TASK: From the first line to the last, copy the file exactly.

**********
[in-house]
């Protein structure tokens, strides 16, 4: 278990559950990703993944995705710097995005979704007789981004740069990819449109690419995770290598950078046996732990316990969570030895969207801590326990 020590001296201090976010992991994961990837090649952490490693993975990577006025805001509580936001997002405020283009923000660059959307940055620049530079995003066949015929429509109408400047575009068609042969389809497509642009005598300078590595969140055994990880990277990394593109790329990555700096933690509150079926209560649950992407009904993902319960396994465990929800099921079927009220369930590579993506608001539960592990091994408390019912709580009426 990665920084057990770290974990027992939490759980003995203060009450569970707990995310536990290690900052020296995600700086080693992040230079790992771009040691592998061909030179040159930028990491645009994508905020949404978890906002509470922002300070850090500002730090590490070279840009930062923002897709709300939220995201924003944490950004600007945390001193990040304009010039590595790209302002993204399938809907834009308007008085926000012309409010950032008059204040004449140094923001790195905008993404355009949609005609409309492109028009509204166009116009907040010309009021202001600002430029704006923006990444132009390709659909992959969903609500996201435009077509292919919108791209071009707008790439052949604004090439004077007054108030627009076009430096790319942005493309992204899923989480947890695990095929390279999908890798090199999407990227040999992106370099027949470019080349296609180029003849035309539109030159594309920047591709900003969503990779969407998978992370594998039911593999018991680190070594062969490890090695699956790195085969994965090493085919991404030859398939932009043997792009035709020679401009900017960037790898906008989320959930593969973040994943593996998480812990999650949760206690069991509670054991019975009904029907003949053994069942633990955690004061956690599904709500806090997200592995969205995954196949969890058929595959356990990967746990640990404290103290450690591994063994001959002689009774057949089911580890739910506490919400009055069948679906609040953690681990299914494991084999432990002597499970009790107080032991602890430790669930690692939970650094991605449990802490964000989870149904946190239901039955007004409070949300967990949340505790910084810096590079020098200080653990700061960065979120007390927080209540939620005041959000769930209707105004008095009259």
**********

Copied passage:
[in-house]
């Protein structure tokens, strides 16, 4: 278990559950990703993944995705710097995005979704007789981004740069990819449109690419995770290598950078046996732990316990969570030895969207801590326990 020590001296201090976010992991994961990837090649952490490693993975990577006025805001509580936001997002405020283009923000660059959307940055620049530079995003066949015929429509109408400047575009068609042969389809497509642009005598300078590595969140055994990880990277990394593109790329990555700096933690509150079926209560649950992407009904993902319960396994465990929800099921079927009220369930590579993506608001539960592990091994408390019912709580009426 990665920084057990770290974990027992939490759980003995203060009450569970707990995310536990290690900052020296995600700086080693992040230079790992771009040691592998061909030179040159930028990491645009994508905020949404978890906002509470922002300070850090500002730090590490070279840009930062923002897709709300939220995201924003944490950004600007945390001193990040304009010039590595790209302002993204399938809907834009308007008085926000012309409010950032008059204040004449140094923001790195905008993404355009949609005609409309492109028009509204166009116009907040010309009021202001600002430029704006923006990444132009390709659909992959969903609500996201435009077509292919919108791209071009707008790439052949604004090439004077007054108030627009076009430096790319942005493309992204899923989480947890695990095929390279999908890798090199999407990227040999992106370099027949470019080349296609180029003849035309539109030159594309920047591709900003969503990779969407998978992370594998039911593999018991680190070594062969490890090695699956790195085969994965090493085919991404030859398939932009043997792009035709020679401009900017960037790898906008989320959930593969973040994943593996998480812990999650949760206690069991509670054991019975009904029907003949053994069942633990955690004061956690599904709500806090997200592995969205995954196949969890058929595959356990990967746990640990404290103290450690591994063994001959002689009774057949089911580890739910506490919400009055069948679906609040953690681990299914494991084999432990002597499970009790107080032991602890430790669930690692939970650094991605449990802490964000989870149904946190239901039955007004409070949300967990949340505790910084810096590079020098200080653990700061960065979120007390927080209540939620005041959000769930209707105004008095009259």